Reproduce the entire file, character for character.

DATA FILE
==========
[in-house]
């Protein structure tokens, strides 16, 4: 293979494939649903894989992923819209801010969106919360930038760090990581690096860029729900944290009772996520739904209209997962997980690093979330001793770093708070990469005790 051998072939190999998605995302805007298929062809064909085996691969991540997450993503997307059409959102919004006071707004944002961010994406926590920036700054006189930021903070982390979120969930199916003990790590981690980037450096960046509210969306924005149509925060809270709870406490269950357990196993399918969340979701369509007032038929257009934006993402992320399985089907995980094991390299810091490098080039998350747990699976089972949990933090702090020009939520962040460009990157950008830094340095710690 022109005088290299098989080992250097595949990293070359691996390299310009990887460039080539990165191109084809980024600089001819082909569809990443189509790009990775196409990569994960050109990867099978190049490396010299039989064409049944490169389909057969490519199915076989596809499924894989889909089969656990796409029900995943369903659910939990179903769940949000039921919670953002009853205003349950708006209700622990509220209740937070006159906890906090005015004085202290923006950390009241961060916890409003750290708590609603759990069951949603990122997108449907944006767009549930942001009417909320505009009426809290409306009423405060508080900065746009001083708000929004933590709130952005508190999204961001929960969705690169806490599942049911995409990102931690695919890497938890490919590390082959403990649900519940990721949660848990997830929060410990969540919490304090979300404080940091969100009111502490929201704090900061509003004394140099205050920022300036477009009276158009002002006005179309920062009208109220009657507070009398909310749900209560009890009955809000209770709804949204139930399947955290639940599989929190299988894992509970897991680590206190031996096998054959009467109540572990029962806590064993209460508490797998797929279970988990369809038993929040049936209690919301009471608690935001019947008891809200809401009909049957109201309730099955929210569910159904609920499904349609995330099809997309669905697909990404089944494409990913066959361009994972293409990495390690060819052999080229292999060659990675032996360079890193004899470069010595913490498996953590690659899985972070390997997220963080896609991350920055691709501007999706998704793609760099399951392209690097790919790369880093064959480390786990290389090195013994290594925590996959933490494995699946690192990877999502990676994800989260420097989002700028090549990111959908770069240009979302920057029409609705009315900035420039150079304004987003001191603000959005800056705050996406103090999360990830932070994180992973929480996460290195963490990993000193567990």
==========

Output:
[in-house]
């Protein structure tokens, strides 16, 4: 293979494939649903894989992923819209801010969106919360930038760090990581690096860029729900944290009772996520739904209209997962997980690093979330001793770093708070990469005790 051998072939190999998605995302805007298929062809064909085996691969991540997450993503997307059409959102919004006071707004944002961010994406926590920036700054006189930021903070982390979120969930199916003990790590981690980037450096960046509210969306924005149509925060809270709870406490269950357990196993399918969340979701369509007032038929257009934006993402992320399985089907995980094991390299810091490098080039998350747990699976089972949990933090702090020009939520962040460009990157950008830094340095710690 022109005088290299098989080992250097595949990293070359691996390299310009990887460039080539990165191109084809980024600089001819082909569809990443189509790009990775196409990569994960050109990867099978190049490396010299039989064409049944490169389909057969490519199915076989596809499924894989889909089969656990796409029900995943369903659910939990179903769940949000039921919670953002009853205003349950708006209700622990509220209740937070006159906890906090005015004085202290923006950390009241961060916890409003750290708590609603759990069951949603990122997108449907944006767009549930942001009417909320505009009426809290409306009423405060508080900065746009001083708000929004933590709130952005508190999204961001929960969705690169806490599942049911995409990102931690695919890497938890490919590390082959403990649900519940990721949660848990997830929060410990969540919490304090979300404080940091969100009111502490929201704090900061509003004394140099205050920022300036477009009276158009002002006005179309920062009208109220009657507070009398909310749900209560009890009955809000209770709804949204139930399947955290639940599989929190299988894992509970897991680590206190031996096998054959009467109540572990029962806590064993209460508490797998797929279970988990369809038993929040049936209690919301009471608690935001019947008891809200809401009909049957109201309730099955929210569910159904609920499904349609995330099809997309669905697909990404089944494409990913066959361009994972293409990495390690060819052999080229292999060659990675032996360079890193004899470069010595913490498996953590690659899985972070390997997220963080896609991350920055691709501007999706998704793609760099399951392209690097790919790369880093064959480390786990290389090195013994290594925590996959933490494995699946690192990877999502990676994800989260420097989002700028090549990111959908770069240009979302920057029409609705009315900035420039150079304004987003001191603000959005800056705050996406103090999360990830932070994180992973929480996460290195963490990993000193567990």